This lesson will show you how to create categories (e.g., manually create a category and link assignments to that category and include a weight percentage), and assign categories to multiple classes. Setting up categories is completely optional and contributes to changing the overall grade or mark. The reason you may want categories is to show how the students are doing on different areas within a single GradeBook.
For example, you can have one GradeBook called Language Arts, and set up the categories for the different areas that make up Language Arts such as assignments categorized as Reading Information Text is worth 20%of the overall mark. You can also use categories to weight the assignment with Homework as 10% or Benchmarks worth 25% of the overall grade or mark.
Where to Start
1. Click the GradeBook tab.
2. Select My GradeBooks.
3. Click on the title of your Gradebook.
1. Select Setup.
2. Click Categories and Assignment Tags.
Categories or Weighted Categories are helpful for determining how different types of assignments contribute towards a student's overall grade (e.g. you want tests contribute towards 60% of the student's overall grade).
- Categories cannot be used in standards-based GradeBooks can only be used in points-based GradeBooks
- Each category needs an associated weight and the categories must add up to 100%
- Category Weights cannot be set as 0, even if the total is still 100%
- You can assign an icon to each category to enhance visual cues in GradeBooks
1. Name the category.
- There are no restrictions when naming categories. (e.g., Homework, Quizzes, Test, etc.).
- If you are using standards based grading you might want to create categories to match the areas within the standard. For example: Language Arts GradeBook will have Reading, Writing, Spelling, and Grammar categories.
- It is recommended, to practice common Grade Level, Site, or District Level categories.
2. Enter the category weight. For example, Numbers & Operations- 30%, Functions- 35%, Expressions & Equations- 35%. Be sure that all your categories add up to 100%.
3. Enter the number of "lowest score" assignments per category you want to drop. For example, if you type 2, the 2 lowest scoring assignments in the category will not count toward the students overall grade in that category. (Optional)
4. The Icon is a visual representation of what category your assignment belongs to. These are also viewable in Assignment, Student, and Spreadsheet views.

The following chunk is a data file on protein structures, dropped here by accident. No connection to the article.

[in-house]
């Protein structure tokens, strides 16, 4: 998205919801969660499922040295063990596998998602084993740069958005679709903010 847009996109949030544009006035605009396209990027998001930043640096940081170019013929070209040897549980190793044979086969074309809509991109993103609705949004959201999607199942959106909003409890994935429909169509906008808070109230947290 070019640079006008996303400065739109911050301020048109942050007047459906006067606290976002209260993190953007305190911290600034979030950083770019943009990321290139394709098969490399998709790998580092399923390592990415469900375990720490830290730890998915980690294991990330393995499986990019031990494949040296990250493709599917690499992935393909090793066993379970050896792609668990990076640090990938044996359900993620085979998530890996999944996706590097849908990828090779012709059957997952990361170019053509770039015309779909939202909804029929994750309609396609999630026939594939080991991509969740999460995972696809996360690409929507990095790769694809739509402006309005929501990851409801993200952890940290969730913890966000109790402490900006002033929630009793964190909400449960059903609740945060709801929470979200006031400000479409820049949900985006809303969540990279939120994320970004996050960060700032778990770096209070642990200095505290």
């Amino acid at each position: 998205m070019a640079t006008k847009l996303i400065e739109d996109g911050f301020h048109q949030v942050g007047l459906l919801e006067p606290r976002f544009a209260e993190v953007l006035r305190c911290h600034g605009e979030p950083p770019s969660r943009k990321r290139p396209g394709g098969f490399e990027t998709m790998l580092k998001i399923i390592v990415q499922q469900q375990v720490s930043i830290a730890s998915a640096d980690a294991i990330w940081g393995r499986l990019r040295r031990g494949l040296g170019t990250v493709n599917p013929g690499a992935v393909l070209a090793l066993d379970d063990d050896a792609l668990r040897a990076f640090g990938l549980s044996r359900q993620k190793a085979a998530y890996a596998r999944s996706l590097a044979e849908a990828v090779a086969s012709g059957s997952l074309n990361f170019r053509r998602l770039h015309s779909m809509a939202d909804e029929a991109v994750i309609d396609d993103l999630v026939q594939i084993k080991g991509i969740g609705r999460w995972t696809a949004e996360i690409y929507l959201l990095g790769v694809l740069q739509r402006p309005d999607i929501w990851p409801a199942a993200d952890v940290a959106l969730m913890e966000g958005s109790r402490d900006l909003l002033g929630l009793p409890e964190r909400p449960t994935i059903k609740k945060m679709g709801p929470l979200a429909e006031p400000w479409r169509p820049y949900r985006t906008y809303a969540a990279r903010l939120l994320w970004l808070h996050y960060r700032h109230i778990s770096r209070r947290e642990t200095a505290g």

5. The Trash Can allows you to delete a category.
6. To add more categories, select + Add Categories. Be sure that all your categories add up to 100%.
7. Also Save This To allows you to save this to multiple GradeBooks at once. Select All GradeBooks or just the ones you wish these to apply to.
8. Save ensures that all of your information is saved.
Follow the same steps to access categories for editing and deleting.
Where to Use Categories
Once you've created Categories, the options you've setup will display on the Add Assignment page within the Assignments section.
- If categories are created, every assignment MUST have an assigned category.
- Previously created assignments prior to category creation will need to be assigned a category.
- Tags will continue to be optional per user and are not required to be added to assignments.
- Remember, Categories are ONLY available for Points Based GradeBooks
If you have a weighted category(ies) added to your gradebook that you do not align to an assignment(s) in your gradebook, that will impact how the student's overall grade in the gradebook is calculated. For example, if you have 4 categories, each worth 25% (i.e. Homework, Classwork, Quizzes, Tests), but have only aligned assignments to 3 out of the 4 categories (i.e. Homework, Classwork, Quizzes), the overall student grades in your gradebook will be calculated off of a category weight of 75% instead of 100%. Here is a breakdown using example student percentages in each of those categories:
Example student category percentages:
Homework - 20% / 25%
Classwork - 25% / 25%
Quizzes - 22% / 25%
With the above example the student's overall gradebook grade would be 89.3% based on this student's combined category percentages (67%) divided by the total category weight percentage actually aligned to assignments (75%).